But, while the connectivity problem can be a difficulty, it can also be an opportunity to generate a network of trusted nodes, which Beezy classified as routing nodes. In this case, they would be nodes with high uptime, always online, always available and with high liquidity.
In this case, the network would have a secure way of creating and routing payments, while the operators of this type of nodes (be they companies or individuals) would benefit from the collection of commissions and the high traffic of payments through their nodes.
This group of users will be the backbone of the network. Then you will have more common users who have nodes or light client wallets that will be able to make transactions and use the network without having to be online all the time.
There are other elements that could help this improvement without compromising security. For example, Watchtowers can provide security guarantees to these users while their nodes are offline. The idea is that each user can choose to operate a node or not, be online or not, without this individual decision worsening the operation of the network.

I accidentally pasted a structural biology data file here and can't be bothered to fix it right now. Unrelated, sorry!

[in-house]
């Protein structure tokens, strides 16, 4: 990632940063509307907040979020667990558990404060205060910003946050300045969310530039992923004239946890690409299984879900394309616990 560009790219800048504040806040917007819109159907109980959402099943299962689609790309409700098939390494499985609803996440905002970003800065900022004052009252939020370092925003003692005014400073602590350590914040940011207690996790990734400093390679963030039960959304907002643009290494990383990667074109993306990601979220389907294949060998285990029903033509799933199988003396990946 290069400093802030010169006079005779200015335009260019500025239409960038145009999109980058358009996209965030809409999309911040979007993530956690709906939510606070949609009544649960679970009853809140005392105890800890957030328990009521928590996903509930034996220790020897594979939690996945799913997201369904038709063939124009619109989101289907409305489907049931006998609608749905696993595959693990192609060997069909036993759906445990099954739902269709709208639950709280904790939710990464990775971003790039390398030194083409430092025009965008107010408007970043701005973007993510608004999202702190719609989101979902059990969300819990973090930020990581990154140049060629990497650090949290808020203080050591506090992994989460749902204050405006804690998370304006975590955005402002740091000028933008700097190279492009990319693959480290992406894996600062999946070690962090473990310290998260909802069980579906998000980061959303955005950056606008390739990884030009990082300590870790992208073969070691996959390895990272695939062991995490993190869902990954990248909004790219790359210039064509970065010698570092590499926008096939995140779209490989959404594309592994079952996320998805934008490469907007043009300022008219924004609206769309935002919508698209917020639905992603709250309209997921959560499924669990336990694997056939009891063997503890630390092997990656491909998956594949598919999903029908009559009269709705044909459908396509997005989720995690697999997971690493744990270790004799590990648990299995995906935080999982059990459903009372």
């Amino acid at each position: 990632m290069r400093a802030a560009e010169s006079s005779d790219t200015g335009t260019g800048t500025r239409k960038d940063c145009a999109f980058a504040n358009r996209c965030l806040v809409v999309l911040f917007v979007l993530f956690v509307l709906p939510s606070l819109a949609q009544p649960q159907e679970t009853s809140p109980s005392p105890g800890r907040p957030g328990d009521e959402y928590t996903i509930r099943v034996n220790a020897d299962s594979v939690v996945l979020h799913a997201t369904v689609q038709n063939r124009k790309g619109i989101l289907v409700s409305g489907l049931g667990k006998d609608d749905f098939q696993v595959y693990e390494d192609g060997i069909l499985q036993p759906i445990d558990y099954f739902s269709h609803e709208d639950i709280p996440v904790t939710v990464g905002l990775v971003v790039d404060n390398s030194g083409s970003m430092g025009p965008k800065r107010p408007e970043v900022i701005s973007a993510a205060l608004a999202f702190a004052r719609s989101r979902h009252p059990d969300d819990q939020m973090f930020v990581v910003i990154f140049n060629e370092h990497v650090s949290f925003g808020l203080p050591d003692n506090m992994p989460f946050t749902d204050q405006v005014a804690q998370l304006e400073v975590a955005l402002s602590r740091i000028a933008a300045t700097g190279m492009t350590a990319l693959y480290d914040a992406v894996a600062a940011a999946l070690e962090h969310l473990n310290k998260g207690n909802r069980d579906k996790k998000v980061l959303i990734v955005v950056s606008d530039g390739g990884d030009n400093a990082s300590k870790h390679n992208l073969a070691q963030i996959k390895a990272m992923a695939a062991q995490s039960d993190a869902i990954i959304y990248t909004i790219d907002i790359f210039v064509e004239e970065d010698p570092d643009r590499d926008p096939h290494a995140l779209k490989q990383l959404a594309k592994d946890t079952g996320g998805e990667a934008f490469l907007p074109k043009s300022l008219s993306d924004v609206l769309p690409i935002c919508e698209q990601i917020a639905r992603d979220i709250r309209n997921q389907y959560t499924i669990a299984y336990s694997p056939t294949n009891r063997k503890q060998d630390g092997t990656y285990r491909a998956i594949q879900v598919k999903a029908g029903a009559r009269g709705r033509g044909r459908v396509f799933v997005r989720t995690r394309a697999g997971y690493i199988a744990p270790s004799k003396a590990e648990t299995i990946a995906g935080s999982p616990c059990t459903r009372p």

These and other challenges are manageable, especially because it is a nascent technology, in full development, and which is being developed with meticulous care. In any case, the challenges it faces are part of its own development, in order to be an efficient solution to Bitcoin’s scalability, but without compromising the operation of its network, and without putting at risk the bitcoins that are routed through it.
In addition, network enhancement expands the cases of bitcoin usage. Instant payments of small units of satoshis such as milisatoshis can encourage the creation of new services, as has already been the case with machines dispensers of candy or soft drink, payment for reading articles or to play a game of chess.
This could put certain altcoins at risk, Beezy suggested, specifically those created as coins within service platforms. With LN you can create the same services using Bitcoin, which would make many useful tokens unnecessary, created for specific payments or operations, further expanding the possibilities of bitcoin as good money.
For now, the community is very active and interested in its development. They recently shared a usage experience in which they passed a satoshis “torch” through a global chain of trust, the #LNTrustChain, which demonstrates the reach and expansion it has had in its first year of operation.